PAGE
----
FCA trucks and SUVs led company sales increases in October, bettering records set in 2015. FCA, which is FIAT Chrysler Automobiles, is the holding company for FIAT, Alfa Romeo, Chrysler, Dodge, Jeep, Ram and Maserati. Since its formation in 2014, FCA reorganized its brands, streamlining the products each offers.
Plowing most of its attention and resources into four core brands (Jeep, Ram, Alfa Romeo and Maserati), FCA plotted a path meant to not only increase worldwide sales of each brand, but also place the corporation firmly in the black. FCA seemed to double down on its 4-brand strategy when it announced its 5-year plan covering 2018-2022 earlier this year. In that plan were promises of new and updated vehicles for the four core brands, concentrating on trucks, SUVs, crossovers and electrified models.
Notably left out of the 5-year plan were Dodge, Chrysler and FIAT, which all build mostly cars. No serious industry watcher believes this was a mere oversight. At best, it signals that FCA is undecided about these brands’ future roles and potential contributions. At worst, it could mean decisions have already been made to drastically reduce their footprint within the company or eliminate them entirely.
Currently, though, all FCA brands except FIAT posted year-over-year sales gains in October. Among all the good news, the Dodge Challenger, the Chrysler 300 and the Alfa Romeo Giulia were the only 3-passenger cars posting increases. Otherwise, it was FCA trucks and SUVs carrying the day. “FCA gets a lot of criticism,” said Autotrader’s Brian Moody, “but how interesting that an automaker previously known for big sedans is turning the corner, pressing forward with small SUVs and full-size trucks — FCA is a global success story in the making.”
FCA’s concentration on trucks and SUVs brought its sales totals for October 2018 to 177,391 vehicles. This is a 16-percent increase over 2017’s 153,373 units. Current year-to-date numbers are also up over 2017. Through October of 2017, FCA had sold 1,732,511 units for the year. Through the first 10 months of 2018, FCA sold 1,857,374 units, a 7-percent gain.
What Went Wrong?
Whether FCA leadership is ready to stick a fork in its grand FIAT United States experiment is uncertain, but there wasn’t one bright spot in FIAT’s reported October sales report. All four FIAT nameplates posted sales numbers down by double digits from October 2017. As a brand, sales were down 35 percent from the same month last year. Current year-to-date sales through October 2018 were down 43 percent through the same 10-month period last year, from 23,021 to 13,235.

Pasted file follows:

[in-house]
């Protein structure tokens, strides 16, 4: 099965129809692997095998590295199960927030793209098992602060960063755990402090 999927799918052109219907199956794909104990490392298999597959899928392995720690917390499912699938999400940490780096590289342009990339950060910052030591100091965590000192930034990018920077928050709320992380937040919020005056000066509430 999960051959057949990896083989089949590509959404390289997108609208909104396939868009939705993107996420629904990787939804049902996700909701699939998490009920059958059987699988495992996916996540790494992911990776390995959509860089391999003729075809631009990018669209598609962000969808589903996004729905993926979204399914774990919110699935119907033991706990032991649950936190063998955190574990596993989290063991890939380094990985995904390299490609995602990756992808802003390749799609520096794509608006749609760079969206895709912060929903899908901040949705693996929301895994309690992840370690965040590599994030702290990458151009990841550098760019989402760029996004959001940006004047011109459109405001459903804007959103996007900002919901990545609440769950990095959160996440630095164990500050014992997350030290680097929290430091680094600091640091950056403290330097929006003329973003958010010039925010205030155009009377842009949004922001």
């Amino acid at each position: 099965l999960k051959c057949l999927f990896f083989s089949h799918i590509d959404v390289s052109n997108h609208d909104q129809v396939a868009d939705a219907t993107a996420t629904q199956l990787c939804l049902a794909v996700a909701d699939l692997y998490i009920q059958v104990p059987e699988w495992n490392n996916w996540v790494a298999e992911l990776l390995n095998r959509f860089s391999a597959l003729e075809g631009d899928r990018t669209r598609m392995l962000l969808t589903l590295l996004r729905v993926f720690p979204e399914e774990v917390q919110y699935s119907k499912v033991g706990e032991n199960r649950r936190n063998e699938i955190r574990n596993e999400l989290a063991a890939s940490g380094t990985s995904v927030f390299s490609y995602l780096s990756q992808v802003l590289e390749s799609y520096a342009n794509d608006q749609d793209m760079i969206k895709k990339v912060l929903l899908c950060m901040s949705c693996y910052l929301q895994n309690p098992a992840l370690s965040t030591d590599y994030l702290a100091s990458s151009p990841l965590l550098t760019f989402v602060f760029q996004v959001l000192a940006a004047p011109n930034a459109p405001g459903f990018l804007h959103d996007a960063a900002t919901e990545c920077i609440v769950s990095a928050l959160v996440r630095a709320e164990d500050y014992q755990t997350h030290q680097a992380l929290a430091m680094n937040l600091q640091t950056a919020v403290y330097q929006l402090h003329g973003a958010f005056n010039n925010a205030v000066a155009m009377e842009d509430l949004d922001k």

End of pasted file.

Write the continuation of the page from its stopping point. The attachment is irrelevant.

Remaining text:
What Went Right?
Minivans helped elevate Dodge and Chrysler sales this October over those of last October. Posting a 357-percent year-over-year gain, the Dodge Caravan moved 11,110 units over the curb. The Chrysler Pacifica’s 9,277 October 2018 sales bettered last October by 22 percent.
Ram’s year-over-year October sales were up across its entire lineup. As a brand, its October 2018 sales were up 14 percent over October last year. This increase was led by a 63-percent increase in the ProMaster Van and an 11-percent increase in Ram pickup-truck sales.
Jeep sales were also up from the previous October by 9 percent. Leading the gains were the Compass at 26 percent and the Cherokee at 11 percent. Although the Wrangler was down year-over-year, its current year-to-date sales are up 25 percent. The Compass is up 125 percent year to date. Current year-to-date Jeep sales are up 19 percent from the same period last year, from 140,445 to 154,827. “FCA is beginning to reap the rewards of the work they started years ago,” Moody said. “Specifically, reshaping the brands that matter and will continue to matter to consumers for decades to come — namely Jeep and Ram.”
A 37 percent improvement in Chrysler 300 sales this year over last joined Pacifica increases to bring the brand to a 21 percent overall monthly increase. Current year-to-date Chrysler sales are weaker than the same 10-month period last year by 9 percent.
At Dodge, the Journey SUV’s year-over-year October sales increase collaborated with the Caravan and the Challenger’s gains to give the brand a 38-percent boost in sales over the same month last year. The Dodge brand is up a whopping 1 percent year to date.
Finally, mostly on the Stelvio crossover’s 108-percent October-over-October sales gain, Alfa Romeo posted a 16-percent increase in units sold this October over last. Giulia sales were up 10 percent. Through October, year-to-date Alfa sales were up 133 percent, from 8,557 to 19,917 units. Stelvio sales for that 10-month period were up 832 percent.
According to Moody, “Most of FCA’s big gainers are not large, profit-laden SUVs, but smaller SUVs like the Wrangler and the Patriot. And that boutique-ish approach (small, unique, compelling cars) seems to be working for Alfa Romeo, as well.”